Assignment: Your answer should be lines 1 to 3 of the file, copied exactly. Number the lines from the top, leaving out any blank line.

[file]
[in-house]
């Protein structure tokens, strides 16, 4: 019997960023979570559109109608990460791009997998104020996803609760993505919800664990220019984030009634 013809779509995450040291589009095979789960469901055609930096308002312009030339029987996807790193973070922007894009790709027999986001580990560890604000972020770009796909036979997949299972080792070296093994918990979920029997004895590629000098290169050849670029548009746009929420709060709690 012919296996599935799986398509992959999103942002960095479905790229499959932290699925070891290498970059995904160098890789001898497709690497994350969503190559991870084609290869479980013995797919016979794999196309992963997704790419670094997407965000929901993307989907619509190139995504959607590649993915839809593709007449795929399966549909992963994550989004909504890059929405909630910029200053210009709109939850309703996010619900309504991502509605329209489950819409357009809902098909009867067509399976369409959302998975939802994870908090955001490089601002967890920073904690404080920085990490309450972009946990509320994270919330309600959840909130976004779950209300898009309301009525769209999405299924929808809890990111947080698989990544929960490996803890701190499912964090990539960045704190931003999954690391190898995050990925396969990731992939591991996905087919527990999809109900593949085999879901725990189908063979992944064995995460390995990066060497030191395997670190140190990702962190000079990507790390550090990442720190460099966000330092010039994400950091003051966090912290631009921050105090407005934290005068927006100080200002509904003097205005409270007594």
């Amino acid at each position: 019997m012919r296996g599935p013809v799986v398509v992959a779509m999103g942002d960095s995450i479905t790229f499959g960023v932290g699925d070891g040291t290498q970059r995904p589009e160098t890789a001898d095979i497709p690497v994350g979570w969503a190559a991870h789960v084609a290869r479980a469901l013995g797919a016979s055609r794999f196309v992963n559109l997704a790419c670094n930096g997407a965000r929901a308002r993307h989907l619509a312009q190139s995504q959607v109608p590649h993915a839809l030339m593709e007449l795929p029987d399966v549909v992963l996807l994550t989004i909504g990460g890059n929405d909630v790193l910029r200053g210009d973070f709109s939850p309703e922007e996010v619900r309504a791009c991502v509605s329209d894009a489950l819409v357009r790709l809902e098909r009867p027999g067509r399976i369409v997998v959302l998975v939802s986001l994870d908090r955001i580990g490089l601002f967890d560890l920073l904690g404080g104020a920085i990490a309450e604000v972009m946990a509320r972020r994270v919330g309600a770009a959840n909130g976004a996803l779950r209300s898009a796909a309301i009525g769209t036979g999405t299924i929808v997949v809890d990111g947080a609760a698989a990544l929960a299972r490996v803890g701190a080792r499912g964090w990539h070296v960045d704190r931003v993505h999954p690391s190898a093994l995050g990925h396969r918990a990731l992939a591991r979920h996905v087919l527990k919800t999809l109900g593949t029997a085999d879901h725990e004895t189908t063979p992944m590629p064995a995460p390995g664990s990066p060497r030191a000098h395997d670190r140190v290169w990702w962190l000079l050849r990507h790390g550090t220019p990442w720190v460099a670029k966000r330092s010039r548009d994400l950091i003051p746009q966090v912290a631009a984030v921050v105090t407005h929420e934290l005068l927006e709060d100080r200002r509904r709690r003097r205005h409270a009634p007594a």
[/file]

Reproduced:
[in-house]
């Protein structure tokens, strides 16, 4: 019997960023979570559109109608990460791009997998104020996803609760993505919800664990220019984030009634 013809779509995450040291589009095979789960469901055609930096308002312009030339029987996807790193973070922007894009790709027999986001580990560890604000972020770009796909036979997949299972080792070296093994918990979920029997004895590629000098290169050849670029548009746009929420709060709690 012919296996599935799986398509992959999103942002960095479905790229499959932290699925070891290498970059995904160098890789001898497709690497994350969503190559991870084609290869479980013995797919016979794999196309992963997704790419670094997407965000929901993307989907619509190139995504959607590649993915839809593709007449795929399966549909992963994550989004909504890059929405909630910029200053210009709109939850309703996010619900309504991502509605329209489950819409357009809902098909009867067509399976369409959302998975939802994870908090955001490089601002967890920073904690404080920085990490309450972009946990509320994270919330309600959840909130976004779950209300898009309301009525769209999405299924929808809890990111947080698989990544929960490996803890701190499912964090990539960045704190931003999954690391190898995050990925396969990731992939591991996905087919527990999809109900593949085999879901725990189908063979992944064995995460390995990066060497030191395997670190140190990702962190000079990507790390550090990442720190460099966000330092010039994400950091003051966090912290631009921050105090407005934290005068927006100080200002509904003097205005409270007594």
């Amino acid at each position: 019997m012919r296996g599935p013809v799986v398509v992959a779509m999103g942002d960095s995450i479905t790229f499959g960023v932290g699925d070891g040291t290498q970059r995904p589009e160098t890789a001898d095979i497709p690497v994350g979570w969503a190559a991870h789960v084609a290869r479980a469901l013995g797919a016979s055609r794999f196309v992963n559109l997704a790419c670094n930096g997407a965000r929901a308002r993307h989907l619509a312009q190139s995504q959607v109608p590649h993915a839809l030339m593709e007449l795929p029987d399966v549909v992963l996807l994550t989004i909504g990460g890059n929405d909630v790193l910029r200053g210009d973070f709109s939850p309703e922007e996010v619900r309504a791009c991502v509605s329209d894009a489950l819409v357009r790709l809902e098909r009867p027999g067509r399976i369409v997998v959302l998975v939802s986001l994870d908090r955001i580990g490089l601002f967890d560890l920073l904690g404080g104020a920085i990490a309450e604000v972009m946990a509320r972020r994270v919330g309600a770009a959840n909130g976004a996803l779950r209300s898009a796909a309301i009525g769209t036979g999405t299924i929808v997949v809890d990111g947080a609760a698989a990544l929960a299972r490996v803890g701190a080792r499912g964090w990539h070296v960045d704190r931003v993505h999954p690391s190898a093994l995050g990925h396969r918990a990731l992939a591991r979920h996905v087919l527990k919800t999809l109900g593949t029997a085999d879901h725990e004895t189908t063979p992944m590629p064995a995460p390995g664990s990066p060497r030191a000098h395997d670190r140190v290169w990702w962190l000079l050849r990507h790390g550090t220019p990442w720190v460099a670029k966000r330092s010039r548009d994400l950091i003051p746009q966090v912290a631009a984030v921050v105090t407005h929420e934290l005068l927006e709060d100080r200002r509904r709690r003097r205005h409270a009634p007594a």